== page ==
Karen Munro is the Head of the University of Oregon Portland Library & Learning Commons in Portland, OR. She has an MFA in Fiction from the Iowa Writers' Workshop and has published stories in Grain, Glimmer Train, and elsewhere.
Don't suppose it would make as pretty a picture as the avocados and vegemite (and wouldn't be quite as delicious) but a second care package came in the mail, this one from Dad, and it's just as good. My taxes, done by a generous accountant Dad who I happen to know hates doing taxes. So, let me say it again. Have I said lately how great this man is? Have I said it often enough?
Monday night, I read at a place called The Maiden with members of The Portland Fiction Project. Really fun evening. I was their guest reader and got to hear some really great pieces. Musical guests were a lovely cello and guitar duo, and the cellist played a little cello intro for every reader. How cool is that?
The event started a bit late because The Maiden kind of forgot we were going to be there. So we had to wait for the couple who were sitting at the table in the corner to leave so that management of the restaurant could then unbolt the top of the table and remove the whole works to open up the reading space. Waiting meant I got to meet a few of the Portland Fiction Project. And order french fries. The very pretty gal at our table looked across at the couple sitting where we were supposed to read and said, "Looks like they're newly in love. This could be a while."
Soon, though, they were gone and there was a guy lying on his back on the floor taking the table apart. Microphone and cello set up. Great last minute coordination by our emcee for the evening, Jacob Aiello. The whole plate-clinking, laughing, talking restaurant went quiet for the readers. The theme of the evening was youth. "Hell Is For Children," they were calling it, which I didn't find out until I got there is the name of a Pat Benatar song.
I read pretty well under the circumstances. The circumstances being my brain. No, I'm kidding about the brain [and about there being any circumstances. i just thought it would be fun to say that. and it was]. I think everyone read really well with only the little expected flub-ups here and there--but I do have to say that my favorite part was when the line in my piece that read, "The closets were full of jeans and button-down shirts." turned into, "The closets were full of beans."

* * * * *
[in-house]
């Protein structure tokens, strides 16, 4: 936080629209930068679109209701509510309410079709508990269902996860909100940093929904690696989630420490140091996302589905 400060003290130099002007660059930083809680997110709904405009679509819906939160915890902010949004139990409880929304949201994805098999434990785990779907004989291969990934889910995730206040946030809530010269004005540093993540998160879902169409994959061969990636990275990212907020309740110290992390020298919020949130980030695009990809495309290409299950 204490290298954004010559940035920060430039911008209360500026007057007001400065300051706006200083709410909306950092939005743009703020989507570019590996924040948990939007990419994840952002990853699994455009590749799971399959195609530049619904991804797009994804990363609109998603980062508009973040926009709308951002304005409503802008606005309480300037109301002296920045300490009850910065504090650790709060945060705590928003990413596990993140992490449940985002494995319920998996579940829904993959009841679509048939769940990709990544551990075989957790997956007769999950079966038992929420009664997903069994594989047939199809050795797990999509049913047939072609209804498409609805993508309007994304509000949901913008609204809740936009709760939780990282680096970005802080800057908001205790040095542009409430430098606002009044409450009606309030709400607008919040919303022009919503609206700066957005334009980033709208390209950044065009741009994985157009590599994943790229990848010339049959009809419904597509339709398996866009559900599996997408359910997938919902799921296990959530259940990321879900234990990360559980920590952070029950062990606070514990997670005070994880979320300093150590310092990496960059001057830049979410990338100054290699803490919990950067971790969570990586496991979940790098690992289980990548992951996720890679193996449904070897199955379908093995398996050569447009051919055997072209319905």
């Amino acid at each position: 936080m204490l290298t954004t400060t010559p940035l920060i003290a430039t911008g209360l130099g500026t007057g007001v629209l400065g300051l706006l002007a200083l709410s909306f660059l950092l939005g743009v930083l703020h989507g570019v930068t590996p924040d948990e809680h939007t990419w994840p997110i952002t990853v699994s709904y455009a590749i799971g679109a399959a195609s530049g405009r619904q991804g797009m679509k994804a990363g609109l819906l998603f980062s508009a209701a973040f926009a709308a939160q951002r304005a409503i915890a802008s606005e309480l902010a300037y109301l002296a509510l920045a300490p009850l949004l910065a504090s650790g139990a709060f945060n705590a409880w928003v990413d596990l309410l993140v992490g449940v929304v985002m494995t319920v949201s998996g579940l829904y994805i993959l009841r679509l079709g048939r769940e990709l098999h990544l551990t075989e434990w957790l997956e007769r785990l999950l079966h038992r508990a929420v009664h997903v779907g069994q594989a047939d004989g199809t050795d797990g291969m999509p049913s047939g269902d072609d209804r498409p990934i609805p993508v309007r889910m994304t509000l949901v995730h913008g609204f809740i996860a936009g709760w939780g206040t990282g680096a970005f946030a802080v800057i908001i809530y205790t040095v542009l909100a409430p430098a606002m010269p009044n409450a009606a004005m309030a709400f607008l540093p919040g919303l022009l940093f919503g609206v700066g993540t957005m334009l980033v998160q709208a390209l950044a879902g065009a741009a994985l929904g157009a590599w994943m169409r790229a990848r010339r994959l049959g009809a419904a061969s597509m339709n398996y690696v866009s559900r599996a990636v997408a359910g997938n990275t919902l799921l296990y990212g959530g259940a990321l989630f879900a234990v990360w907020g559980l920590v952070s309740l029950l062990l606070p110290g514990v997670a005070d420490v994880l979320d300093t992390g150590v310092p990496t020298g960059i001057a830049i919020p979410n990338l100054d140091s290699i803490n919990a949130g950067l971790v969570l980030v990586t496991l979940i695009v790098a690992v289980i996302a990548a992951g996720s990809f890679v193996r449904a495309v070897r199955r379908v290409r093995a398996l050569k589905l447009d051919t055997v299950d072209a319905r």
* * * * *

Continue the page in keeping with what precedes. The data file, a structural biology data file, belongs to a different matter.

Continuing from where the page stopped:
The readers were: Jeremy Benjamin Nicole Krueger me Matt Corum Jacob Aiello
Some really great writing about fathers and sons, mothers and elephants, and eating your own hair. And disembodied ears. Because the theme was youth, of course. Check out their writing on their website [I linked above] but be prepared to fall into a really cool hole, because they give you a new piece of flash fiction practically every day.
And the musical guest was Sweeter Than Later. They played a mean set of jazzy stuff in the middle of the readings, and I liked how they grinned at each other after every piece.
The event was sponsored by SOSSA, Speaking Out on Sibling Sexual Abuse.
I've been having lots of fun putting together my aliens display to celebrate the book First Contact, along with some other satirical alien favorites. Sometimes I worry that all I do in here [this blog] is show off my work, but I can't help it. I like my job.
So, here are a few graphics I made up for the display, which has an Area-51 approach, exposing the secret evidence of the existence of space aliens, which can be found at Powell's City of Books.
First, a document proving the book First Contact proves that we've had first contact...
And photographic evidence of these aliens... I had to include part of a letter to the editor written by Mr. Billy Pilgrim, the lovely protagonist of Slaughterhouse Five. The intro I made up, but the rest of the first page of this letter is taken directly from the book. Perhaps Kurt Vonnegut would disagree with me [and he'd know] but I kind of think if Billy made a typo, he might go ahead and mail the letter [after all, everything that is done is already done and can't be changed] but he'd be polite about it.